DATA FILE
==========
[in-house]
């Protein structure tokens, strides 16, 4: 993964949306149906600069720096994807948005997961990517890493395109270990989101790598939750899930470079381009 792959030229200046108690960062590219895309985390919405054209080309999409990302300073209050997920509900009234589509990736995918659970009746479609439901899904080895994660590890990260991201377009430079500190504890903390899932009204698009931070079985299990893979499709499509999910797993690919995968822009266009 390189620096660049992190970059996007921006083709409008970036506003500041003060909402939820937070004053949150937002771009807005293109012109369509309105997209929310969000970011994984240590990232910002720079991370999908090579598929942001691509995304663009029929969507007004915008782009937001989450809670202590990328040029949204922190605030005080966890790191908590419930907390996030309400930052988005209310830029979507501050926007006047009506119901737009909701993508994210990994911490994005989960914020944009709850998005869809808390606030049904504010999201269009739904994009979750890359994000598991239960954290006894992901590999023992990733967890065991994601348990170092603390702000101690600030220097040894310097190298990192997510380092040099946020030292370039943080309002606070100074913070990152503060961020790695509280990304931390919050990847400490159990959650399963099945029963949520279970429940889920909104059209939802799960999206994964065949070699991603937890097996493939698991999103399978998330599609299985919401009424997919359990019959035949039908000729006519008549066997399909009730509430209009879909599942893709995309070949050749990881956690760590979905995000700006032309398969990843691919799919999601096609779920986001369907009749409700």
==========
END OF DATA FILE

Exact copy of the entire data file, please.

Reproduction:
[in-house]
């Protein structure tokens, strides 16, 4: 993964949306149906600069720096994807948005997961990517890493395109270990989101790598939750899930470079381009 792959030229200046108690960062590219895309985390919405054209080309999409990302300073209050997920509900009234589509990736995918659970009746479609439901899904080895994660590890990260991201377009430079500190504890903390899932009204698009931070079985299990893979499709499509999910797993690919995968822009266009 390189620096660049992190970059996007921006083709409008970036506003500041003060909402939820937070004053949150937002771009807005293109012109369509309105997209929310969000970011994984240590990232910002720079991370999908090579598929942001691509995304663009029929969507007004915008782009937001989450809670202590990328040029949204922190605030005080966890790191908590419930907390996030309400930052988005209310830029979507501050926007006047009506119901737009909701993508994210990994911490994005989960914020944009709850998005869809808390606030049904504010999201269009739904994009979750890359994000598991239960954290006894992901590999023992990733967890065991994601348990170092603390702000101690600030220097040894310097190298990192997510380092040099946020030292370039943080309002606070100074913070990152503060961020790695509280990304931390919050990847400490159990959650399963099945029963949520279970429940889920909104059209939802799960999206994964065949070699991603937890097996493939698991999103399978998330599609299985919401009424997919359990019959035949039908000729006519008549066997399909009730509430209009879909599942893709995309070949050749990881956690760590979905995000700006032309398969990843691919799919999601096609779920986001369907009749409700």